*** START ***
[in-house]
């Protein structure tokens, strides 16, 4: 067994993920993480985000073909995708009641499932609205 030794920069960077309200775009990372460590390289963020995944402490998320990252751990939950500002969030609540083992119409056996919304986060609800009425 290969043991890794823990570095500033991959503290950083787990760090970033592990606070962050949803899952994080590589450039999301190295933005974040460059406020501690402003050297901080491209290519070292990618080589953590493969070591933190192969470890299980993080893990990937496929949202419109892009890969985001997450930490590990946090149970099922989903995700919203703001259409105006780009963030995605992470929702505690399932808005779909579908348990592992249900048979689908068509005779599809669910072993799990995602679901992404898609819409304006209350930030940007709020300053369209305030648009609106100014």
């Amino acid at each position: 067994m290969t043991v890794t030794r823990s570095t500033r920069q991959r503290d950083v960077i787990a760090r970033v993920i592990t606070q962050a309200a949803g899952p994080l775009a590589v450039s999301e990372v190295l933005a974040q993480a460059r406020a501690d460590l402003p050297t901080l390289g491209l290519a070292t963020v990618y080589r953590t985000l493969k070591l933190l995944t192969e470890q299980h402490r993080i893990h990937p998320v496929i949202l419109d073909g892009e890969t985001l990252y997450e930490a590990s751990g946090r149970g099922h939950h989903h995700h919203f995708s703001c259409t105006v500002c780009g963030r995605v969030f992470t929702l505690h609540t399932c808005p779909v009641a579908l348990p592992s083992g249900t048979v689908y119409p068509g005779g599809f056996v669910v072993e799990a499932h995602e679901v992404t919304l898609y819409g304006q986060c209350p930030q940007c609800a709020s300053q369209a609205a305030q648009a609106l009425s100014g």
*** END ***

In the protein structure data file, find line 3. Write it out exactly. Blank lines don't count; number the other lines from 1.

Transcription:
């Amino acid at each position: 067994m290969t043991v890794t030794r823990s570095t500033r920069q991959r503290d950083v960077i787990a760090r970033v993920i592990t606070q962050a309200a949803g899952p994080l775009a590589v450039s999301e990372v190295l933005a974040q993480a460059r406020a501690d460590l402003p050297t901080l390289g491209l290519a070292t963020v990618y080589r953590t985000l493969k070591l933190l995944t192969e470890q299980h402490r993080i893990h990937p998320v496929i949202l419109d073909g892009e890969t985001l990252y997450e930490a590990s751990g946090r149970g099922h939950h989903h995700h919203f995708s703001c259409t105006v500002c780009g963030r995605v969030f992470t929702l505690h609540t399932c808005p779909v009641a579908l348990p592992s083992g249900t048979v689908y119409p068509g005779g599809f056996v669910v072993e799990a499932h995602e679901v992404t919304l898609y819409g304006q986060c209350p930030q940007c609800a709020s300053q369209a609205a305030q648009a609106l009425s100014g």